Andreas Reiner violin
Simon Fordham violin
Helmut Nicolai viola
Anja Lechner violoncello
Recorded May 2004 at Propstei St. Gerold
Engineer: Markus Heiland
Produced by Manfred Eicher
It was not until his 40s that Tigran Mansurian at last wrenched out the two string quartets presented on this captivating disc. Already known for his labored approach, the Armenian composer has given us in these works something deeply profound and lasting for the genre. Yet in listening to this music, one gets the sense that genre is farthest from his mind. Both quartets are solemn statements for late friends David Chandschian and Eduard Chagagortzian. “The basic idea is to develop a musical style out of the principles of the Armenian language,” says first violinist Andreas Reiner, “and especially out of its stylized expression of grief.” With this in mind, we find that Mansurian’s capillary approach is like an expression of social power, whereby the bane of politics and displacement is dissolved in the tincture of an unfettered melody, in its careful arrangement of musical lines through the discovery of some emotional truth. Each strand of these quartets bows like a spider’s web cast in the wind, tethered to something behind the clouds.
Although both quartets take a three-movement structure, with two somber skins surrounding an active middle, any articulations of shape and size are rendered in moonlight alone, for these quartets are decidedly nocturnal, emphasized by their watery reflections. The Allegretto of the String Quartet N° 1 (1983-1984), for instance, reflects the glow of a moon obscured rather than its direct glittering light. It is unerring in its consistency, in its residual presence. The Agitato unfolds with an unsettling grace, anchored down by an active yet firmly earthbound cello line. This erratic dance is strangely consolatory. A descent carries us into quieter recapitulations, during which the viola sings with singularity. Any rhythmic urgency therein is picked apart by siren calls blending into the Maestoto. Moments of confluence in tutti add graceful flourishes to the inscription, ending in solace.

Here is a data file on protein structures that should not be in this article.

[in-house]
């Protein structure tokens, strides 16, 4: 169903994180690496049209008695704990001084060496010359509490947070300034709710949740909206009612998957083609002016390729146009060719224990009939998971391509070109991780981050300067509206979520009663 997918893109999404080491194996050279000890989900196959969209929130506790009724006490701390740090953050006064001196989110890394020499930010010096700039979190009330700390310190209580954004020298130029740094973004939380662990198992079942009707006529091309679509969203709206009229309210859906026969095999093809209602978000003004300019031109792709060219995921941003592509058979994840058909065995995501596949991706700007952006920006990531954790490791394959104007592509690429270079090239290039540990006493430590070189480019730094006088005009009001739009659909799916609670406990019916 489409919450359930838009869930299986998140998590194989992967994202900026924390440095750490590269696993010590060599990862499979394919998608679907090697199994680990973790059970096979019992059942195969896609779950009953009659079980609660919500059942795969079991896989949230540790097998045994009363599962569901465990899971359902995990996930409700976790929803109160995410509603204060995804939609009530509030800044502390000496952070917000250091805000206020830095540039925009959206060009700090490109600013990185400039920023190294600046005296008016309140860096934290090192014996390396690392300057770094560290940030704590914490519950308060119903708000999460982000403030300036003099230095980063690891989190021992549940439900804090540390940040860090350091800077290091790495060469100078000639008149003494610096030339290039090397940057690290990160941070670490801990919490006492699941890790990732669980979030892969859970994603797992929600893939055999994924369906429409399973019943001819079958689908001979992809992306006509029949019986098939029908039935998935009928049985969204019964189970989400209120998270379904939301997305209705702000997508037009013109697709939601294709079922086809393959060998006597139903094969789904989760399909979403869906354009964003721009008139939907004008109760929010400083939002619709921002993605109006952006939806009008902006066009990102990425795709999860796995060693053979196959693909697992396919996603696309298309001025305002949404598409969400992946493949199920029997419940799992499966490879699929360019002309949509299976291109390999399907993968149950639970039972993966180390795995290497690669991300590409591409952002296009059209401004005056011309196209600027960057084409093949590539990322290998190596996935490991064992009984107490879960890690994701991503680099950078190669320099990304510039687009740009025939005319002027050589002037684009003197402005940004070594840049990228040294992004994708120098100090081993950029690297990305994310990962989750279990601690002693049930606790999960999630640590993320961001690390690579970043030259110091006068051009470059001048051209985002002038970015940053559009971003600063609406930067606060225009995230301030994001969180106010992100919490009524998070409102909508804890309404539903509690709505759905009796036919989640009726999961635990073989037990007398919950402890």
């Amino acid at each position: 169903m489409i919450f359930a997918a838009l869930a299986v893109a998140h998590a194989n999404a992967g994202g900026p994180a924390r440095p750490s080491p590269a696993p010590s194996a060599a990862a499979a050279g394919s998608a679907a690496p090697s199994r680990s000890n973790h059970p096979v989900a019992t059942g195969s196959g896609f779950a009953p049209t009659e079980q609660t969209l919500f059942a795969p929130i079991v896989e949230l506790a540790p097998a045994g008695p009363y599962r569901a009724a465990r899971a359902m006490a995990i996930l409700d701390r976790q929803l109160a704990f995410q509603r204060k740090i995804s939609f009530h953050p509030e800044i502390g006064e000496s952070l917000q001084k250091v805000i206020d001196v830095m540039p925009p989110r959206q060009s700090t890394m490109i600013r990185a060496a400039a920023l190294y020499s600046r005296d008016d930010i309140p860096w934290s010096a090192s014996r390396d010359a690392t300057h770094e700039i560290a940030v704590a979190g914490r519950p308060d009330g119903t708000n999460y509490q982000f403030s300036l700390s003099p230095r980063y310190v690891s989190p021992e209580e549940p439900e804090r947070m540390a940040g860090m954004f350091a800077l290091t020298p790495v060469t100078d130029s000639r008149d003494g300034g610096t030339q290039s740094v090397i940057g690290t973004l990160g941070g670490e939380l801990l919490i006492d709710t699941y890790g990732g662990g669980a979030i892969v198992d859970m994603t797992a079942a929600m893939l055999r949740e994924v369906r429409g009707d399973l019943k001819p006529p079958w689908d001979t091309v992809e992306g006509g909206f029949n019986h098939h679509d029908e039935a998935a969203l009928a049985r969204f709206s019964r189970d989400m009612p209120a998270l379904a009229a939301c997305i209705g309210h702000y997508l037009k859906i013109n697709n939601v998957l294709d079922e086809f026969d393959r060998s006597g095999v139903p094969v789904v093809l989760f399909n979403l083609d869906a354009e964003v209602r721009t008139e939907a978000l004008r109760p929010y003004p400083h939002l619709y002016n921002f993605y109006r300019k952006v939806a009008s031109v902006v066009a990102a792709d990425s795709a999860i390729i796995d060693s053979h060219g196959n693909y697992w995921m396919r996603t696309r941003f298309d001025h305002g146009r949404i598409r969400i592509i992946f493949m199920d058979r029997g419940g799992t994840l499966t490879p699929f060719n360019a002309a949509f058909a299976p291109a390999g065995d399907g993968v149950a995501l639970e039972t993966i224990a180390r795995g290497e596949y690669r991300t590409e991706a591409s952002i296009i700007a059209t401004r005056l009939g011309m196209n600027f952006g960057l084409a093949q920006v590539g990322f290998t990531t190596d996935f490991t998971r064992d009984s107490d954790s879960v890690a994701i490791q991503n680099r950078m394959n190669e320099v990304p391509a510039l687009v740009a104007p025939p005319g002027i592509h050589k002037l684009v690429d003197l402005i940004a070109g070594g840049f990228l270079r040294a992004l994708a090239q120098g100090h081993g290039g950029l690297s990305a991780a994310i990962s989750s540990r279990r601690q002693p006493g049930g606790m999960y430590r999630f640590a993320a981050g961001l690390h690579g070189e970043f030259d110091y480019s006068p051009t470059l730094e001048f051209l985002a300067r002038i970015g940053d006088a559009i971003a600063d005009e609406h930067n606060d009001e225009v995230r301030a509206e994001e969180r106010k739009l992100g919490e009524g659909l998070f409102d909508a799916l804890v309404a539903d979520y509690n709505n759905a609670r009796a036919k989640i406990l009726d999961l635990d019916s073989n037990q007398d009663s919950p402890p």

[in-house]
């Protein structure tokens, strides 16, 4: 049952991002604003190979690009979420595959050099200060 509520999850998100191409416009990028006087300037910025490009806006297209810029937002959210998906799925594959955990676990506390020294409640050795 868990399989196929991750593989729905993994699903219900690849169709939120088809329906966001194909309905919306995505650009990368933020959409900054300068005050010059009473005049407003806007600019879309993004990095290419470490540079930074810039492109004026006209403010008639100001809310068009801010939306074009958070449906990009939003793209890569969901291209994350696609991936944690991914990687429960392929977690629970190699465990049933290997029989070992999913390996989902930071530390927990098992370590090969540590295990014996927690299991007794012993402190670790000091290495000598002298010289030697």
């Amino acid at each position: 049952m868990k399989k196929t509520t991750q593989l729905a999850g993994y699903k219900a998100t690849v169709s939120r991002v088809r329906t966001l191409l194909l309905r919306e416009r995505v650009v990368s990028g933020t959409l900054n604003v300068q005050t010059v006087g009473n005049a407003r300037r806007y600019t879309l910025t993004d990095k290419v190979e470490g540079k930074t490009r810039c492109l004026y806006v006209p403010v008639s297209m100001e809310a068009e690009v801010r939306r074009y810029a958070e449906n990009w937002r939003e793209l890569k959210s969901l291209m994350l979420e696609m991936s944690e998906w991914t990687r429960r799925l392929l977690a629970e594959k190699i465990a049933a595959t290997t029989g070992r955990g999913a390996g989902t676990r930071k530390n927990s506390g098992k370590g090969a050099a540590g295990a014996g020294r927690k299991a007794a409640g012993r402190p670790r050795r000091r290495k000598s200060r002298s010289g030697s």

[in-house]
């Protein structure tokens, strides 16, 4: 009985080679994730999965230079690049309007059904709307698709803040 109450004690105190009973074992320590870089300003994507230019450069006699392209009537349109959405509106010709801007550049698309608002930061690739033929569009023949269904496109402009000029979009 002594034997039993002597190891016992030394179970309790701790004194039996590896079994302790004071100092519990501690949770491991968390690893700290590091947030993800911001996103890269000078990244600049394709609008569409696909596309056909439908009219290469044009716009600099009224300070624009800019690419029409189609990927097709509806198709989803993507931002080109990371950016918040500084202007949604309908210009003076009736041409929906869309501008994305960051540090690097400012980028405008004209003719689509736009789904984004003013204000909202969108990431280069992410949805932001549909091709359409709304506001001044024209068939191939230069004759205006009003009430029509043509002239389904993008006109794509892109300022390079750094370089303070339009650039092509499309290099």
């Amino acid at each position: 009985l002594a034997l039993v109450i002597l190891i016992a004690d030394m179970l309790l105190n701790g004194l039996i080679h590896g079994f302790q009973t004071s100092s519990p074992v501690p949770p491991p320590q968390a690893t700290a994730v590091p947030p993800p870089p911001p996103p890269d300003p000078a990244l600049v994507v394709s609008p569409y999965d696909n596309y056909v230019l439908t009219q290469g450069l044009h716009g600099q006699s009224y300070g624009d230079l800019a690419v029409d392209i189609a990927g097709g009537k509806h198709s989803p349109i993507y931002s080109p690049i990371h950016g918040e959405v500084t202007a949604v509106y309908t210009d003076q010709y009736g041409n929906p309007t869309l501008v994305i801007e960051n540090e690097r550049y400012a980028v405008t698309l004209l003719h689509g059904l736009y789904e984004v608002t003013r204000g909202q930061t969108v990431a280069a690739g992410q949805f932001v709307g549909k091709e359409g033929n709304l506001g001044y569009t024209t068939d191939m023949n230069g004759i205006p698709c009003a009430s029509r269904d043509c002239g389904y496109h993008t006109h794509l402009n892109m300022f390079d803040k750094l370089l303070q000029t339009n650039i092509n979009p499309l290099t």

Mansurian’s quartets describe a world in which both the surface and the interior of the self, and of the material objects with which that self engages, are one and the same, participating as they do in a wider mediation between flesh and spirit. It is a reciprocal relationship, a symbiosis of sound and its notation. And so, the opening Andante of the String Quartet N° 2 (1984) is, while an inversion of the often declamatory instatement of a new piece, appreciative of the shadow that lies within, so that by its end we are not filled with anticipation but rather with the acceptance of the awakening pizzicati and dynamic phrasings in the Larghetto. The final Andante also works its way in spindles, threads spun by candlelight in an evening where silence becomes audible as the humming of the plains, the trees, and the beating of one’s own heart.
The Rosamundes end this already full program with a more recent work. Testament (2004) bears dedication to producer Manfred Eicher, whose tireless efforts in spreading the wonders of such composers as Mansurian is duly felt here. This single Lento moves like an organ with its solemn vocal qualities, bringing us into communion with the promise of a misted evening star.
Many composers can make the individual voices of a string quartet sing, but how many can make them breathe? This music is respiration incarnate. It has been speaking to us since time began. We need only open our lungs to take it in.